From May 14 to 20, EMS Week will be celebrated. EMS Week is always celebrated in the third week of May. The theme of this year’s EMS Week is “EMS – New Century, New Hope.” The message is designed to recognize contributions made by EMS providers throughout the country. EMS Week is...
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From May 14 to 20, EMS Week will be celebrated. EMS Week is always celebrated in the third week of May. The theme of this year’s EMS Week is “EMS – New Century, New Hope.” The message is designed to recognize contributions made by EMS providers throughout the country. EMS Week is sponsored by such fire organizations as the U.S. Fire Administration, International Association of Fire Chiefs, International Association of Fire Fighters, National Volunteer Fire Council and Congressional Fire Services Institute.
President Gerald Ford first signed the official proclamation designating EMS Week in 1973. Ever since, EMS Week has been celebrated each year to recognize the accomplishments of the men and women who dedicate their lives to saving the lives of others while educating the public about how and when to utilize EMS services.
Fire agencies should not pass up this opportunity to show what a vital component we play in our communities with the delivery of emergency medical services. EMS Week is an excellent chance to show our citizens how valuable the fire service is to the communities we serve. The other opportunity comes in October with Fire Prevention Week.
How important is EMS? Information put out by the American College of Emergency Physicians indicates that one in three Americans visits an emergency department each year; heart disease is the leading cause of death overall, but injuries are the leading causes of death of people ages 1 to 38; more than 9,000 lives are saved each year by seatbelts; only 75% of the population is covered by the 911 emergency number; and finally the staggering statistics that prove the fire service’s worth in EMS – 80% of all calls to fire departments are EMS related.
The American College of Emergency Physicians provides staff and financial support for the production and distribution of EMS Week promotional materials as a public education service. Each year, thousands of EMS Week planning kits are mailed directly to fire agencies.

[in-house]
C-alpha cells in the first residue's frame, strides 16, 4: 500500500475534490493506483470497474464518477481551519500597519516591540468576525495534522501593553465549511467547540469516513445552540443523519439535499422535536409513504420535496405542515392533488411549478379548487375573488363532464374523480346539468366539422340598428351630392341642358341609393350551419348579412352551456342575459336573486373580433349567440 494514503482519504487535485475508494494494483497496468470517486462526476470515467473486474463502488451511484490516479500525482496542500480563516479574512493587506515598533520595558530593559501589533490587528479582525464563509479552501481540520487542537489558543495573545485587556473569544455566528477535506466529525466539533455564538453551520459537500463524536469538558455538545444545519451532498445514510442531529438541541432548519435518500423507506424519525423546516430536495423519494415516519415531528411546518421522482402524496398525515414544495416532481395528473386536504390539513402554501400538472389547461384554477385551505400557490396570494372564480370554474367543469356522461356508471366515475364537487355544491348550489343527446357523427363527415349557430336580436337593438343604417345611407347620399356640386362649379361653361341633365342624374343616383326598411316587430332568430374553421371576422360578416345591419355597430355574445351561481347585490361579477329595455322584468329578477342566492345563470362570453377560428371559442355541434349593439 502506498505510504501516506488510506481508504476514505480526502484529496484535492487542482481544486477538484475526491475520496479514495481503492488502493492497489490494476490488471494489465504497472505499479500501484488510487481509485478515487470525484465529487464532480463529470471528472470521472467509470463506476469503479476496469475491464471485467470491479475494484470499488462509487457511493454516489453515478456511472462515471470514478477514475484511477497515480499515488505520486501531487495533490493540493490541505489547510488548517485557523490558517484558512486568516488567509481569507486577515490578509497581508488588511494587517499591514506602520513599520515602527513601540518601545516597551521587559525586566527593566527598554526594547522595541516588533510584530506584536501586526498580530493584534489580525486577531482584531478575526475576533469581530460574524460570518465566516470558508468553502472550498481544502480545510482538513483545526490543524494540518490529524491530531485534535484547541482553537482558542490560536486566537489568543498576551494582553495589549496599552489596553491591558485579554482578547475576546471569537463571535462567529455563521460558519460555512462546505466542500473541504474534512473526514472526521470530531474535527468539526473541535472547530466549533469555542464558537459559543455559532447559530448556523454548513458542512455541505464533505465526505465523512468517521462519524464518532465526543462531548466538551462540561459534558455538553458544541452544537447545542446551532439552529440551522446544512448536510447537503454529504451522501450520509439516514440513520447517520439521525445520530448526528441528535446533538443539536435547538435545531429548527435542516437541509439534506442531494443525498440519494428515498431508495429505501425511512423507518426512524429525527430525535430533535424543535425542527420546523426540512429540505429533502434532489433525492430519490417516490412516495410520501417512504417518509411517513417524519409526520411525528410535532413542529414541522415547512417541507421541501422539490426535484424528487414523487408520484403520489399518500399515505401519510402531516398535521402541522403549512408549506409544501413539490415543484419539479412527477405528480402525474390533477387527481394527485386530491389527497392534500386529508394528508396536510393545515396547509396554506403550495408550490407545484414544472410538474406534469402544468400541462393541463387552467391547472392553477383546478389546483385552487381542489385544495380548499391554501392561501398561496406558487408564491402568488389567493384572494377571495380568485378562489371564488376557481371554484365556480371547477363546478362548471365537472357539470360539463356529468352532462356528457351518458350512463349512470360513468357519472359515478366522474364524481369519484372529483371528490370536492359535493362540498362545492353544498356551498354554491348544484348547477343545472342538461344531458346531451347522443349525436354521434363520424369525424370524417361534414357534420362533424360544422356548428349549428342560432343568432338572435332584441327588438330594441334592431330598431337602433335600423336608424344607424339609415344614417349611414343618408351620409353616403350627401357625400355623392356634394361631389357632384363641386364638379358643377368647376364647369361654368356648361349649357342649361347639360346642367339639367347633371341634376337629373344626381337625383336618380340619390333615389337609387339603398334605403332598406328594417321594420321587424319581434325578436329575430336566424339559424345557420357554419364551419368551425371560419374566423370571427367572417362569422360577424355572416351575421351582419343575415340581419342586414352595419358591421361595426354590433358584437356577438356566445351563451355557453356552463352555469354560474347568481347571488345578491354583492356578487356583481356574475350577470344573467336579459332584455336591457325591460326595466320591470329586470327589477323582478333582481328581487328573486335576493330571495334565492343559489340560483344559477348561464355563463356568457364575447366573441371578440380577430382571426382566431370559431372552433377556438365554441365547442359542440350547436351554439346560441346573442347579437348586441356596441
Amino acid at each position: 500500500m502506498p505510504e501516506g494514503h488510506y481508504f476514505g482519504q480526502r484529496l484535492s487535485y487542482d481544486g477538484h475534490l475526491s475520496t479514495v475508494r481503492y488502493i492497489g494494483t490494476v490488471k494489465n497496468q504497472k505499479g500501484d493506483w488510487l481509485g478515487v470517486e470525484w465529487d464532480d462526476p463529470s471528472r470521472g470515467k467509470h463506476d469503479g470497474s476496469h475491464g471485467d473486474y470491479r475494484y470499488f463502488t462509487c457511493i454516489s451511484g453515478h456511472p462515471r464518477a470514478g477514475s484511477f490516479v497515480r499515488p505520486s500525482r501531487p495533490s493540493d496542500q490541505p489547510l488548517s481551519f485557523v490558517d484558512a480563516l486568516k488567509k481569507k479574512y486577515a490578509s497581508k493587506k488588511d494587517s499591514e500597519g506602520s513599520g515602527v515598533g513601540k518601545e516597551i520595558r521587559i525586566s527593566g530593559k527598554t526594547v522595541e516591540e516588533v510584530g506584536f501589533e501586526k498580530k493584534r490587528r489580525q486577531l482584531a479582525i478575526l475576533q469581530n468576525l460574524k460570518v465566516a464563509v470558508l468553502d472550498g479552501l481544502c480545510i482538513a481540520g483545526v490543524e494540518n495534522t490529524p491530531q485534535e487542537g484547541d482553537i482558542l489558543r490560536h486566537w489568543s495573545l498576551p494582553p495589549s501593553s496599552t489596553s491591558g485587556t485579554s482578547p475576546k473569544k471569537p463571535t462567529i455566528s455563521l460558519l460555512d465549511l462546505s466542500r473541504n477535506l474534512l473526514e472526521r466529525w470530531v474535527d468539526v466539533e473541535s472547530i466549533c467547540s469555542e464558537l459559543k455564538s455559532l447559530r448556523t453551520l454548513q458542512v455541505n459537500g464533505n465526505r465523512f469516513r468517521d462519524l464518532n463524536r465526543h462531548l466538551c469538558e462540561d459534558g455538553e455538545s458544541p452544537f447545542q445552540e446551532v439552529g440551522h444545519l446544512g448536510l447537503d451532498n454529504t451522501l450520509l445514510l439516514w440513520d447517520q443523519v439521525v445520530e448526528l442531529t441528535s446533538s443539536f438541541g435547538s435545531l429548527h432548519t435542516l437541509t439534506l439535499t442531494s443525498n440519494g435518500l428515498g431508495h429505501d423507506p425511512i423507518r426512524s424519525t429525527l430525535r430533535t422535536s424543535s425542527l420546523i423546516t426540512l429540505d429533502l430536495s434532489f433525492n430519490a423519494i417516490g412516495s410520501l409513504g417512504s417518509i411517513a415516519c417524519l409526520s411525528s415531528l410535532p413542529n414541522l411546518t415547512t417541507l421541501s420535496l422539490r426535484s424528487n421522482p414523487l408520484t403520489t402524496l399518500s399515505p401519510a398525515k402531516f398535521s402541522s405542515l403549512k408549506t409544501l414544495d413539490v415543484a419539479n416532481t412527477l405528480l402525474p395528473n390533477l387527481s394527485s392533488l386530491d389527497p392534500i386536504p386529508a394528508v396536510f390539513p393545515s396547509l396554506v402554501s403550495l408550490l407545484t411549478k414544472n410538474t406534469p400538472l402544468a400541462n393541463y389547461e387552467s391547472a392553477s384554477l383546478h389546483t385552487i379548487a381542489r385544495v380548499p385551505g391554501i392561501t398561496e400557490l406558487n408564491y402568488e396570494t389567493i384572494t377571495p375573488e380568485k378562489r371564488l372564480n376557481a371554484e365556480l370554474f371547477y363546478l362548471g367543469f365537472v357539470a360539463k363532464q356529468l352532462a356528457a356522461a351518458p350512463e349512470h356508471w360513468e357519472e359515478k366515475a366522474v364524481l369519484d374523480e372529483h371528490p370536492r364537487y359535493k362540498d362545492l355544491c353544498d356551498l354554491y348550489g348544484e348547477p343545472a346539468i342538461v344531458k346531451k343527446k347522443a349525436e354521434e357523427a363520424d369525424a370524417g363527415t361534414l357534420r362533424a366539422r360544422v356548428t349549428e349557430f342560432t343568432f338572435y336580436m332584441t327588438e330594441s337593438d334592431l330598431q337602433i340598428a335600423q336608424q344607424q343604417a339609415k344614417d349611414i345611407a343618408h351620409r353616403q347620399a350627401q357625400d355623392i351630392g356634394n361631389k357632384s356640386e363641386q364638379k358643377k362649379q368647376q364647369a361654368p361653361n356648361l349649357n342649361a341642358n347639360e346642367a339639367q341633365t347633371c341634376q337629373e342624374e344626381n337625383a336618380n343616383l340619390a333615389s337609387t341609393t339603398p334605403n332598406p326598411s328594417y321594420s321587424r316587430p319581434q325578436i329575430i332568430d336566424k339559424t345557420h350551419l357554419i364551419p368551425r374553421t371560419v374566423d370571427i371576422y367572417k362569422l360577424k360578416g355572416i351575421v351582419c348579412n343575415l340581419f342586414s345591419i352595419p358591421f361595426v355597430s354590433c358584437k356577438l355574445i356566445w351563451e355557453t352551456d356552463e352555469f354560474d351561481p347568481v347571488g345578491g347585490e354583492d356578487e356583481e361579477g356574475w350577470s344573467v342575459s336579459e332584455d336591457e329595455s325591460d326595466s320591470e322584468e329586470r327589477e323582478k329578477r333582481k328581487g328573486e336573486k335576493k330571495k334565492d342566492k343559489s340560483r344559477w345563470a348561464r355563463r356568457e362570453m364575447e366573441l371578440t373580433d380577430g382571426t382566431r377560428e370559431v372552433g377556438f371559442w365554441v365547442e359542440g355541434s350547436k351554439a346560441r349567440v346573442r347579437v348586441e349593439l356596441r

So what can you do during EMS Week? First on the agenda should be to promote EMS and your department. Develop some type of activity that is unique to your region. As an example, if you live in a farm community, you may try to promote agricultural safety; if your department operates in a densely populated city, gang-violence prevention in the schools may be in order. Departments in states heavily laden with lakes or other bodies of water, such as Michigan or Florida, could offer classes on boating or swimming safety.
Most school proms are held in the latter part of May. This is another prime opportunity for promoting fire departments doing EMS. Many fire departments like to put on extrication demonstrations for high school seniors to discourage drinking and driving on prom night. One fire department calls this the “Prom-Promise.” After the education and extrication demonstration, students sign a pledge in which they promise not to drink and drive on prom night.
Being creative is key to being successful during EMS Week. Don’t hesitate to get sponsors who are eager to help, if not with cash, then with time, manpower or donations.
One fire department in Colorado gave children firsthand experience by dressing them in bunker gear and walking them through a miniature smoke house. The goal should be to reach the maximum amount of people possible. One EMS organization had information on EMS and themselves placed on trayliners in a local fast-food restaurant. The end result: over 20,000 people were reached.
If you have a business community where many people gather outside during the lunch hour, hold a fair with different booths and demonstrations of equipment. Booths could offer free blood pressure screenings, free ambulance rides or teddy bear clinics for children.